Police chief says incidents of hate crime ‘beginning to fall again’ after post referendum surge
- Credit: Archant
The chief constable for Cambridgeshire has welcomed figures which show a reduction in hate crime across the region, after incidents almost doubled from last year.
Alec Wood said that after the referendum on membership of the European Union in June, forces nationwide saw a spike in the hate-fuelled crimes, but that numbers are now beginning to fall again.
“Locally we have carried out a lot of work with the community to raise awareness of the work we are doing and increase the public’s confidence in reporting offences,” said Chief Constable Alec Wood.
“We are proud of our strong community relationships and are focused on tackling hate crime at a local and force-wide level.”
Just hours after the referendum result was announced on June 24, laminated pieces of card saying ‘Leave the EU/No more Polish vermin’, also written in Polish on the back, were found in Huntingdon.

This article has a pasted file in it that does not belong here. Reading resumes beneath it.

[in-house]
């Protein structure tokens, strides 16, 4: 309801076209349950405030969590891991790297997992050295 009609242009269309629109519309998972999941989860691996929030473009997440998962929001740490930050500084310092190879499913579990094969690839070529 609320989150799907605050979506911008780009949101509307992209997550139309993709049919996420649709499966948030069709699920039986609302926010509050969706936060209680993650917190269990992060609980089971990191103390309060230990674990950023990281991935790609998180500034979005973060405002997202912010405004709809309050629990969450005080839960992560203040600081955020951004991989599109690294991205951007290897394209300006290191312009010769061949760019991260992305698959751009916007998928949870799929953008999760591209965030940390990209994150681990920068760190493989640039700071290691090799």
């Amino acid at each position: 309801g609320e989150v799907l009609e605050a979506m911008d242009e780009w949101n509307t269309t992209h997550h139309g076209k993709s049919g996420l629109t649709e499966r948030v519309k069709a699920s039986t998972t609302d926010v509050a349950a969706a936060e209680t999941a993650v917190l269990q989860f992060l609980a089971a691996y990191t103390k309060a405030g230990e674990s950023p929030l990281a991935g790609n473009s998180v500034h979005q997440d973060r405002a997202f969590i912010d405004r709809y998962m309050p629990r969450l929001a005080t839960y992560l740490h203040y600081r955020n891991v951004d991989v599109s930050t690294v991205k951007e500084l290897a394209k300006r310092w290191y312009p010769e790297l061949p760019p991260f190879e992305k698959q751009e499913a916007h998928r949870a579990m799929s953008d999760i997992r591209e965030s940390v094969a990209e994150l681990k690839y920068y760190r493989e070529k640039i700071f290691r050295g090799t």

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And in that month alone, 92 hate crimes were reported to Cambridgeshire police, compared to just 46 in the same month in 2015.
July was even higher with 107 reports – up 85% from 58 last year.
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The leaflets had been left outside a school in Huntingdon, as well as posted through letterboxes.
Although reports of hate crime are still high, with 70 incidents for August compared to just 51 last year, police say hate crime is now starting to decline and that there is a strong conviction rate for incidents at 88 per cent.
Mr Wood said: “Although we are now seeing levels return to those formerly experienced before Brexit we will continue to take a robust approach in dealing swiftly with hate crime.”
The chief constable also said that gaining people’s trust was important to encouraging communities to come forward, especially as Brexit talks pick up pace.
He said: “I think we need to be very mindful during those times particularly when there’s lots of publicity or criticism, and I don’t know if this will happen, around the terms of our Brexit that we make sure we are very visible and available to the communities that are potentially most at risk from responses to that.”